Funny how time flies. Once upon a time Toy Story's animation style was the leader of the pack and the state of the art, now it's considered standard fare. But that's ok; once the shine and polish wore off of it the true value in the franchise was exactly what the title says- the Toys' Story. Thankfully, that hasn't changed.
The movie opens with an incredibly over-the-top playtime fantasy starring the entire cast that leaves you a little breathless and kinda nostalgic with some of the cameos involved. The plot focuses upon the inevitable period of transition in life: Andy is heading off to college, leaving his childhood behind, and both he and his sister Molly have to decide what to do with their old toys. His destined for the attic, save Woody, whom Andy decides to take with him. Molly donates hers to the local day care, including her Barbie doll (raise your hand if you can see it coming!). A mistake has Andy's toys left out for garbage; Woody goes to rescue his friends and they manage to all end up at the day care center- a Garden of Eden for toys. But there are snakes in the garden as things are not quite what they seem, leaving them worse off than before. Now they have to find a way to escape and make it back to Andy's before he leaves.
The typically superior Pixar animation is flawless, and the script is excellent- I'd have to say this was more for adults than kids. Woody remains his loyal, inventive self and there's always the iconic Buzz Lightyear gravity (and logic)-defying flight across the room. Sight gags abound and one-liners zing, but the best laughs came from the running jokes about the inevitable `When Barbie meets Ken' scenario ("No one else around here understands clothes!"), as well as the age-old question about Ken- is he or isn't he? There's also some hilarious moments surrounding the romance between Buzz and Jessie the Cowgirl: Buzz gets brainwashed by the bad guys and his friends need to restore him to normal. A tip: try not to be eating anything once Buzz gets his buttons pushed.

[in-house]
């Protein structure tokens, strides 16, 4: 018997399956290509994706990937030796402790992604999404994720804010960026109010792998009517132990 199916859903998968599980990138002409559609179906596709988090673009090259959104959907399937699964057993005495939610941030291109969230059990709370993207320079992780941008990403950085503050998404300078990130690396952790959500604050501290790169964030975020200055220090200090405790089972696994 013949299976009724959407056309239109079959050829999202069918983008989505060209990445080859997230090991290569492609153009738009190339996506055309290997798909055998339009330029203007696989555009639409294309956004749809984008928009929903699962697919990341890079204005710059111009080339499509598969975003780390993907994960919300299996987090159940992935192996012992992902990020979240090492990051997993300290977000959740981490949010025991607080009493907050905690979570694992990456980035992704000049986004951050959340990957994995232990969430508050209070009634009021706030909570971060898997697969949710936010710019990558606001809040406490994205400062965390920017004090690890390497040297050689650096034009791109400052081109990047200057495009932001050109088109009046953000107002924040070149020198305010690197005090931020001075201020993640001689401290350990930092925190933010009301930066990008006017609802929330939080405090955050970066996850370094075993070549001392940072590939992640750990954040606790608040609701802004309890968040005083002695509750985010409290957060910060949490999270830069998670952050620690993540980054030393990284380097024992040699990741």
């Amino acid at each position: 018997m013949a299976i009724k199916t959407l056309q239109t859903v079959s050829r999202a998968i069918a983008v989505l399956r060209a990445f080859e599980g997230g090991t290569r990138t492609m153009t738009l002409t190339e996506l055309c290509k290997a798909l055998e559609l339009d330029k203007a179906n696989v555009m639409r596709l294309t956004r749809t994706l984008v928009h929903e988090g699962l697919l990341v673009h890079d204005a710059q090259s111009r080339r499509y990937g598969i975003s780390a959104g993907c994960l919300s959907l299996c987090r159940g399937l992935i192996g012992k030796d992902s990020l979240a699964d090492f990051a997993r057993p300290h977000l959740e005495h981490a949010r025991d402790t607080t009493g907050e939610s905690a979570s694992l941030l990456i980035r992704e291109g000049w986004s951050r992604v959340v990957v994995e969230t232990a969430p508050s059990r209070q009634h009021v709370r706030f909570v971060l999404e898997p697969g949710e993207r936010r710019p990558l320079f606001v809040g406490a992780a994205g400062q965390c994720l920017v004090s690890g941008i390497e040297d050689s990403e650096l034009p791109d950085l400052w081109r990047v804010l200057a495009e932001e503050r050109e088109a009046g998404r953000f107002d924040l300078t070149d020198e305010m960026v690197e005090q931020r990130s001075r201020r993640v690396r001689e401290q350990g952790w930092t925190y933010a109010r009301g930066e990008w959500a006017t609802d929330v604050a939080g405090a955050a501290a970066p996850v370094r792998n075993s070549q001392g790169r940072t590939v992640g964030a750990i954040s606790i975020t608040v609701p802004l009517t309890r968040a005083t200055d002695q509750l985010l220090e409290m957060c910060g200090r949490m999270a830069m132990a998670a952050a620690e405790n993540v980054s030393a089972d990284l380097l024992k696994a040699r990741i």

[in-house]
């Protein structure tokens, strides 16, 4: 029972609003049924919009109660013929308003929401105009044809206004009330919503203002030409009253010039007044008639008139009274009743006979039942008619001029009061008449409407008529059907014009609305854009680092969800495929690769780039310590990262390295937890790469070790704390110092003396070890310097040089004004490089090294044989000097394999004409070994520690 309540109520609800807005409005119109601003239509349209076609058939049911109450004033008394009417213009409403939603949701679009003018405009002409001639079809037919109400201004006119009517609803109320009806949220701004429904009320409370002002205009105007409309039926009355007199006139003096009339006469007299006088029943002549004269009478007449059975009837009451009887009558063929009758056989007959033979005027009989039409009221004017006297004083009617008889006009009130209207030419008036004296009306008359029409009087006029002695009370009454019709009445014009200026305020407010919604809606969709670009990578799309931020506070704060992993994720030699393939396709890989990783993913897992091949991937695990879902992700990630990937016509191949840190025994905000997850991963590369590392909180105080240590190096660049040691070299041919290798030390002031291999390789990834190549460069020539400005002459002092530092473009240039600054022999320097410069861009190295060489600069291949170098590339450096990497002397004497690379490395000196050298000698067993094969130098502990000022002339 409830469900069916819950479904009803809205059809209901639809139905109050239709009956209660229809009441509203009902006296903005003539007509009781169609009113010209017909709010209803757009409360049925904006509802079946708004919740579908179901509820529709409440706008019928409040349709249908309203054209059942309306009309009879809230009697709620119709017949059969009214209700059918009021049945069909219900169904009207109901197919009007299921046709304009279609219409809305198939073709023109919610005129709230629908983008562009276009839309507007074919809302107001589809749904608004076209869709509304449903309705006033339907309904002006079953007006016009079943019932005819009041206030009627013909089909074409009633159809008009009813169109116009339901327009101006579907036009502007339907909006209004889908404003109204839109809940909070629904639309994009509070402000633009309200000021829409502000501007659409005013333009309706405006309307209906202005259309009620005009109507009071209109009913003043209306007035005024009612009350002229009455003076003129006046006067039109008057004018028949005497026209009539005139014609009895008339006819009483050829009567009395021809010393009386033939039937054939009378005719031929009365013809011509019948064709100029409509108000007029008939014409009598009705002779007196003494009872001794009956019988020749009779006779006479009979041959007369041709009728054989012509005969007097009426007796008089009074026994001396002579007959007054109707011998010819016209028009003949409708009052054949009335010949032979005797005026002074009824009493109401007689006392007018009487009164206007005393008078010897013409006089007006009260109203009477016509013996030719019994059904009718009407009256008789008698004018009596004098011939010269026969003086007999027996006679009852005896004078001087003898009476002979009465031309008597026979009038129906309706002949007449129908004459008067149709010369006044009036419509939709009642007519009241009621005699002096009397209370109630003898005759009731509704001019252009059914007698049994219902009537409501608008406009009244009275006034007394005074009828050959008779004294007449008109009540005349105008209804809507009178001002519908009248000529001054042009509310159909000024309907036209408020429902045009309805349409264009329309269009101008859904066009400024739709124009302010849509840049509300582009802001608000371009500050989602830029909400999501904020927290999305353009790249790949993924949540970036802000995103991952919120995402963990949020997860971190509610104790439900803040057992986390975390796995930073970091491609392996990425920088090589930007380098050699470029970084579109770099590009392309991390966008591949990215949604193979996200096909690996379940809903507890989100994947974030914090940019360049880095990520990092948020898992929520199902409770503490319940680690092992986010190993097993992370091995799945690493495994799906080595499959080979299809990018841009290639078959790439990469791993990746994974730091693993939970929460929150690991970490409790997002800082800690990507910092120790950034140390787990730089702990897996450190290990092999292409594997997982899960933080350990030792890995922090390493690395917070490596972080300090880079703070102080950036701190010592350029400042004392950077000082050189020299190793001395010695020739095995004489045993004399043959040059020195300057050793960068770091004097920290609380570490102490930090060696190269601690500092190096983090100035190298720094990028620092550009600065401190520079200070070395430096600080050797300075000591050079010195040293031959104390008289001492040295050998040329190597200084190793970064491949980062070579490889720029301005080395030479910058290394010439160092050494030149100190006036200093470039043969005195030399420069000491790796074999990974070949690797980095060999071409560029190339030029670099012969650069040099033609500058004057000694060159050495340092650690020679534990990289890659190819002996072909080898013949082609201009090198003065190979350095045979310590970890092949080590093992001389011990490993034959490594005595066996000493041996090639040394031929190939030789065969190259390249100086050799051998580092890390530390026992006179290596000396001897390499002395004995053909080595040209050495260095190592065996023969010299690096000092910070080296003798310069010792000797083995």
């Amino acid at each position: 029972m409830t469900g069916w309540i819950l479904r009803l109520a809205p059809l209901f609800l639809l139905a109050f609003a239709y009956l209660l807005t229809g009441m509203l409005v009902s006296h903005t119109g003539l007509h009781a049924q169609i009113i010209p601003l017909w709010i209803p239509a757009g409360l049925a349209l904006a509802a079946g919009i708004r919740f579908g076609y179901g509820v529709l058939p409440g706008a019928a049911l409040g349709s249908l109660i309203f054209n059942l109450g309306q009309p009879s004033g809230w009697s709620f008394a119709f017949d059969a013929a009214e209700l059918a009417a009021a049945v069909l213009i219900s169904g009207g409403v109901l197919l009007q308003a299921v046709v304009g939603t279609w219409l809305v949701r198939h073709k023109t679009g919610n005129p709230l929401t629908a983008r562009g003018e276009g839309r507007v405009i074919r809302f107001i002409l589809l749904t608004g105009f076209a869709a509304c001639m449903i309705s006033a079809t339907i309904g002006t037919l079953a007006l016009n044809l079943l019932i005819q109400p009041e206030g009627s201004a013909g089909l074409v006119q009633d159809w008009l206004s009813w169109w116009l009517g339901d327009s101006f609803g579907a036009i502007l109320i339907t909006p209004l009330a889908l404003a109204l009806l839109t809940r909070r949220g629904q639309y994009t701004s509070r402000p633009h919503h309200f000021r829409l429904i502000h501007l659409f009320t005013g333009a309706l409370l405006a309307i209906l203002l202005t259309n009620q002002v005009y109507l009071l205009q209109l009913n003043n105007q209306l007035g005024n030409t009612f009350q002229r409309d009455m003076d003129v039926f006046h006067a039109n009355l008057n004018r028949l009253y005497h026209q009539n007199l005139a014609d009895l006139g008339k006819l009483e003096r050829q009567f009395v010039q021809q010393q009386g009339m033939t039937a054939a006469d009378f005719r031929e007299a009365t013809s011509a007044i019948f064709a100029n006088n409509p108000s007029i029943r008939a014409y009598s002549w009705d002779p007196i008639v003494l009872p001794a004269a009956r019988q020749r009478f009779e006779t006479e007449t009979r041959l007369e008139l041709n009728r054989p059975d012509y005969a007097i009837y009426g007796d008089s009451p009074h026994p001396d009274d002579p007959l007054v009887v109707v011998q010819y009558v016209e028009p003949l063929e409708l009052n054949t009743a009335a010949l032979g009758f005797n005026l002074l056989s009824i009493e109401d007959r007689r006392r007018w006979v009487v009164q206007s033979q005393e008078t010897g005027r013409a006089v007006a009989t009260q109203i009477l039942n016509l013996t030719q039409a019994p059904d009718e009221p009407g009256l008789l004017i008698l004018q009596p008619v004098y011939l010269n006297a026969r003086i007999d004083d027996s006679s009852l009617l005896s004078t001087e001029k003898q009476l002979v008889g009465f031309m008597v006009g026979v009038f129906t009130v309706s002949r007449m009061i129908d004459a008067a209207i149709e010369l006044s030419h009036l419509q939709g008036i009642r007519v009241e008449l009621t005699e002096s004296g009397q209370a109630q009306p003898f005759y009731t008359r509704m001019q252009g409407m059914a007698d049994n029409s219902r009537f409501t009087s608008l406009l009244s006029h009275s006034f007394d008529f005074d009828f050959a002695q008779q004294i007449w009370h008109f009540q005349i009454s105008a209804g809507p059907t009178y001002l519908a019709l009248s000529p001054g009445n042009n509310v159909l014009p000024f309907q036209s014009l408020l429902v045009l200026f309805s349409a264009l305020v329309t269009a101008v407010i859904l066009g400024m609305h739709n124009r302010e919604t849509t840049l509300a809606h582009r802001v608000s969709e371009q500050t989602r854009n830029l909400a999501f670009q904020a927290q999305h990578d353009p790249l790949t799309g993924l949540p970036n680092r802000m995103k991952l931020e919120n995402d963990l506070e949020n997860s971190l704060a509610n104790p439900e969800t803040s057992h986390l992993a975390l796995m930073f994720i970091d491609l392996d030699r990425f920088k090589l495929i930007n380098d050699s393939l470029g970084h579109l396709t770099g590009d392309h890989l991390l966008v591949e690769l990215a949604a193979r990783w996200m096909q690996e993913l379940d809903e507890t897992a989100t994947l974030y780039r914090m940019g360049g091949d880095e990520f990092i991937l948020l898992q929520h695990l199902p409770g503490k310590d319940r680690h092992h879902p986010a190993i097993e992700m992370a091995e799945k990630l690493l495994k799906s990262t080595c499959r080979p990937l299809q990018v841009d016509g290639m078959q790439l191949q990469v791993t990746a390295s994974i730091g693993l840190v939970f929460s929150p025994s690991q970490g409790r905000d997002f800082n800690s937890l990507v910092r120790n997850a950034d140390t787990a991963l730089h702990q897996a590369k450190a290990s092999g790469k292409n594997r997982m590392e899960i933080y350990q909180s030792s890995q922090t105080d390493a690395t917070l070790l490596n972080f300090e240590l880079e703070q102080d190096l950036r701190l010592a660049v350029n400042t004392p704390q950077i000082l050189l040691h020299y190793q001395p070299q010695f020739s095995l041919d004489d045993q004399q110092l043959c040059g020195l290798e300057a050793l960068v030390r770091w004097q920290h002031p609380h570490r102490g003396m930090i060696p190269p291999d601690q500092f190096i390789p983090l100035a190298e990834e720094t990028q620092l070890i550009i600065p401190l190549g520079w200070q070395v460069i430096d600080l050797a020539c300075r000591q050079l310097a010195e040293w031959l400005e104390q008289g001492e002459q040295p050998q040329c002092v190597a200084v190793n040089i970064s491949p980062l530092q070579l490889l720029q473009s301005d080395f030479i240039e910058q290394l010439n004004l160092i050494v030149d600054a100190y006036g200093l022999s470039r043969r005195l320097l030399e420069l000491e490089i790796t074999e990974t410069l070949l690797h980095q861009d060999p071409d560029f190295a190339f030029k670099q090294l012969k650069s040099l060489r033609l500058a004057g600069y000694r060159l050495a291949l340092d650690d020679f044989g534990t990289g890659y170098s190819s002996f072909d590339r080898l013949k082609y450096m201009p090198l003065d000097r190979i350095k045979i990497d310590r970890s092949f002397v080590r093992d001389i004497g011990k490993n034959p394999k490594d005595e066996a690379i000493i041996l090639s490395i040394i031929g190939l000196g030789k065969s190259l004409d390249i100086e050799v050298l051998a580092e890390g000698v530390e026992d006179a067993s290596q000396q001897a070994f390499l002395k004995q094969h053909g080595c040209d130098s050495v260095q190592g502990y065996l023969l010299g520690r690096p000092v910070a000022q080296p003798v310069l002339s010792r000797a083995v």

The key to the Toy Story movies is they never take themselves too seriously even in their sentimental and poignant moments, and there were quite a few of those here. The villain's character arc is perfectly appropriate for a toy movie, and ties into the main plot of the toy's search for a new home. The ending definitely tugs at your heart strings but works very well; I honestly couldn't see it coming out any other way. And as is the current trend in movies, you definitely need to stick around for the credits! Toy Story 3 runs the risk of being overshadowed by other flicks this summer, but it shouldn't be. Go to Infinity and Beyond in order to see this one!